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 Forum index » Off-Topic Area » Security
hard-drive partition safety
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puppydolph

Joined: 09 Jun 2010
Posts: 3

PostPosted: Sun 08 Aug 2010, 18:45    Post subject:  hard-drive partition safety
Subject description: how secure are my hd partitions in live-Puppy
 

If I boot Puppy from a Live-USB or Live-CD, and I never save the session, can my hard-drive partitions be compromised either by viruses or hackers.

Specfically:

1. Can a hacker get in to a Word or Excel doc on my NTFS windows partition when I'm running live-Puppy. I see all my partitions listed near the bottom left part of my screen, but whether or not they are mounted (is 'mounted' the correct term???) and accessible is a mystery to me.

2. Could my ntfs windows partition get infected with a virus while using live-Puppy, so the next time I run Windows I'd have a virus on it?

3. Is it really true that running a live-usb or live-CD makes no changes whatsoever to your computer -- I've always been a little weary of that claim.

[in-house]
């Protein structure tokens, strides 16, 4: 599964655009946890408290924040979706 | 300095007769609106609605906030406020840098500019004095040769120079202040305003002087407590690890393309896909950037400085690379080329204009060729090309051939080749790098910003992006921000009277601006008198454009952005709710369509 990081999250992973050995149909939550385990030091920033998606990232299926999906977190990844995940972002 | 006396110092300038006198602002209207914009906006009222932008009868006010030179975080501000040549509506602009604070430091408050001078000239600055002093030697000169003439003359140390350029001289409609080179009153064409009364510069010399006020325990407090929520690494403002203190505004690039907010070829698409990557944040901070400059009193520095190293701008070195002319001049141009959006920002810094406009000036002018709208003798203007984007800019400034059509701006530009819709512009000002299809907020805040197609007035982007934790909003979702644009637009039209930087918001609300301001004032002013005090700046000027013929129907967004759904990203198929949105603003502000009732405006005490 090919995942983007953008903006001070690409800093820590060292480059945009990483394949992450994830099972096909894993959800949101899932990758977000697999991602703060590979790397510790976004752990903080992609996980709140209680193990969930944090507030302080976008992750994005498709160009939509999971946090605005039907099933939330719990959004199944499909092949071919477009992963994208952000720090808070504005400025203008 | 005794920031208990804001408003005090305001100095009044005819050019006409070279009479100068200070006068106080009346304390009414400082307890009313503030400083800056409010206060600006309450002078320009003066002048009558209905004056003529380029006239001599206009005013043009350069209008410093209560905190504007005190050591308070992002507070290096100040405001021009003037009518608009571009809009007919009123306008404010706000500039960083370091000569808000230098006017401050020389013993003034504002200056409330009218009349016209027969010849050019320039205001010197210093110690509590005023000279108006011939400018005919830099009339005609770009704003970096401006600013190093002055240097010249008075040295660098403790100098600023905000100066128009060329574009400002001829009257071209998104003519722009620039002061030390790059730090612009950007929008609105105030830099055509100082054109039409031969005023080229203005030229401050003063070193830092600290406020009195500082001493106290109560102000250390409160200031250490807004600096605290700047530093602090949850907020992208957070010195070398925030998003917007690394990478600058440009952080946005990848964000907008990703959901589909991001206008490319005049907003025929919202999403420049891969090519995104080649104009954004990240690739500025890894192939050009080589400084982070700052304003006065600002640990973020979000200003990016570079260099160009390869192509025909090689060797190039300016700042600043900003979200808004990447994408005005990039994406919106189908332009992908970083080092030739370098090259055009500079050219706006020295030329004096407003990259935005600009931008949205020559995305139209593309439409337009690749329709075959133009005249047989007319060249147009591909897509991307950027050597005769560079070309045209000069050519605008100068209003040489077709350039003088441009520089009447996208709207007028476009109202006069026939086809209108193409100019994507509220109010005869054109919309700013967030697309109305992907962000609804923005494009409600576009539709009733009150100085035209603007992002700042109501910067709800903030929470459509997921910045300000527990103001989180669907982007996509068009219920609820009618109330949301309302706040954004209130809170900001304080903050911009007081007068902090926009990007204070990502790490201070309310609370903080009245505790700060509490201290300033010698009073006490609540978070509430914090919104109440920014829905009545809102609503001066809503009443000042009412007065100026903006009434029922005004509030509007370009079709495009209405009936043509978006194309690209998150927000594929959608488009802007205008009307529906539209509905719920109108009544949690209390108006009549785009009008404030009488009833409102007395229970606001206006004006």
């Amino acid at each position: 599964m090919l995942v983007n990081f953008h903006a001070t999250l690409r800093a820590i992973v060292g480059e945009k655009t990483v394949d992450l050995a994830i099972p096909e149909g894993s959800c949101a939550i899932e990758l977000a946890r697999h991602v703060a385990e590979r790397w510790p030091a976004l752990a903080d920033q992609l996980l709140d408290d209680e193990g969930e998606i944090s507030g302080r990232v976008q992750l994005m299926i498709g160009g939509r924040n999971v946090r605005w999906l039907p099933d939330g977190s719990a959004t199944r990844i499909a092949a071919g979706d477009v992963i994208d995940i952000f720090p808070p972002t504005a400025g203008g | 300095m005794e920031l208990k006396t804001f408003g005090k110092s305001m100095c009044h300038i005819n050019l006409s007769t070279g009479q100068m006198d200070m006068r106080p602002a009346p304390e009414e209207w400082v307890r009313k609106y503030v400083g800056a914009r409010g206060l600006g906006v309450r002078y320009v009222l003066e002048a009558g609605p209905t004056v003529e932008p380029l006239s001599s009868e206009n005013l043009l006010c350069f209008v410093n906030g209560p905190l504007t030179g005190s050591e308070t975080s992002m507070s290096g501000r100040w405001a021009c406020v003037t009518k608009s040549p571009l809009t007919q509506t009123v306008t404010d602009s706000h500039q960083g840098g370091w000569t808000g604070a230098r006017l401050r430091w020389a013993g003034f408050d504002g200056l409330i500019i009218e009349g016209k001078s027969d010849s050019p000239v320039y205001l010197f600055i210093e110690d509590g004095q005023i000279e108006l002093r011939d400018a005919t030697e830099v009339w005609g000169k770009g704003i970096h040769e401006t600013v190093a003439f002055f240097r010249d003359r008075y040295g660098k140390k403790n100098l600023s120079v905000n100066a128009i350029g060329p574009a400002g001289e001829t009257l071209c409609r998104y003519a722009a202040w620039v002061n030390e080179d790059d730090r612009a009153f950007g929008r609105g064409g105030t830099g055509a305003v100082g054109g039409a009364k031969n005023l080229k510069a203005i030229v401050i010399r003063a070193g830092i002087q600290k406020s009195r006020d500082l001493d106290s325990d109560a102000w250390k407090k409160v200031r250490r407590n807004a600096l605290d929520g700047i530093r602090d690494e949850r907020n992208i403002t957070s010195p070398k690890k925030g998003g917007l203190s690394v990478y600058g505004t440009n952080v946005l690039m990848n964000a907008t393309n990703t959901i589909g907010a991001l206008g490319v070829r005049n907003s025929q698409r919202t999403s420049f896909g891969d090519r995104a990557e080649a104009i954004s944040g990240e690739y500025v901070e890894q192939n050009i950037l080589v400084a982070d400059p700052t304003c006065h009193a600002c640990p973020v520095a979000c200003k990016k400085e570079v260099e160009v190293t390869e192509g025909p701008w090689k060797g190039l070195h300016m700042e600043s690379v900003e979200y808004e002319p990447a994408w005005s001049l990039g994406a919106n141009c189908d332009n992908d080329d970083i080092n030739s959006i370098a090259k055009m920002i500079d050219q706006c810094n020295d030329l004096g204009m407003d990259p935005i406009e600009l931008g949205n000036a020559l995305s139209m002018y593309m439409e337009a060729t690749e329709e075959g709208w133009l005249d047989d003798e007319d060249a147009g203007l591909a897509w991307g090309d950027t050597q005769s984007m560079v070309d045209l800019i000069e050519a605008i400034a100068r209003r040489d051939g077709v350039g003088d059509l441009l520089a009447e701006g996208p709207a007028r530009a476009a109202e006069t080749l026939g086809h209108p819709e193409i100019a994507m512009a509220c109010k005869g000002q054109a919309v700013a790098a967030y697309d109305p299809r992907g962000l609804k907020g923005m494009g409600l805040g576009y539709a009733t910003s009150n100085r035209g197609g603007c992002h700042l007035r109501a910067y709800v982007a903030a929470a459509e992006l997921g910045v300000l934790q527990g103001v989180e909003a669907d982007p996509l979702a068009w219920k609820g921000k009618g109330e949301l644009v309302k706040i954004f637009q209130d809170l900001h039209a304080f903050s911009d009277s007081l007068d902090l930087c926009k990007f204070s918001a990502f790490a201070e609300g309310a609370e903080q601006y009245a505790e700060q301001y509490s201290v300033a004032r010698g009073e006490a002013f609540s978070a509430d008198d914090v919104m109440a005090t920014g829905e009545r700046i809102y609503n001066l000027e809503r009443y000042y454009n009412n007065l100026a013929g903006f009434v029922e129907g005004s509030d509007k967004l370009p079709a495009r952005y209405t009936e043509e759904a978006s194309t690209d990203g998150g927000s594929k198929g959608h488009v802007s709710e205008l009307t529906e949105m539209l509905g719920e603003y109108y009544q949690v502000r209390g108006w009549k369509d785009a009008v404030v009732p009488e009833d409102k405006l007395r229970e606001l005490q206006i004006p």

Thanks.
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smokey01


Joined: 30 Dec 2006
Posts: 1792
Location: South Australia

PostPosted: Mon 09 Aug 2010, 05:42    Post subject:  

Running puppy live from a CD is a very secure method of browsing. It does not touch any of your files on your HDD therefore cannot damage them.

If you do not mount your HDD (click on the drive icon) then it's very difficult for you to get a virus on your HDD/NTFS partition. I won't say it's impossible to get a virus but highly improbable. Because your HDD is not mounted any viruses that are currently on the NTFS partition cannot transfer to the Puppy OS. It's also a good idea to install the firewall when it asks you to as well.

Puppy runs in memory when running live from a CD. If you were to get a virus it would die when you turned your computer off.

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noryb009

Joined: 20 Mar 2010
Posts: 529

PostPosted: Mon 09 Aug 2010, 09:00    Post subject:  

Quote: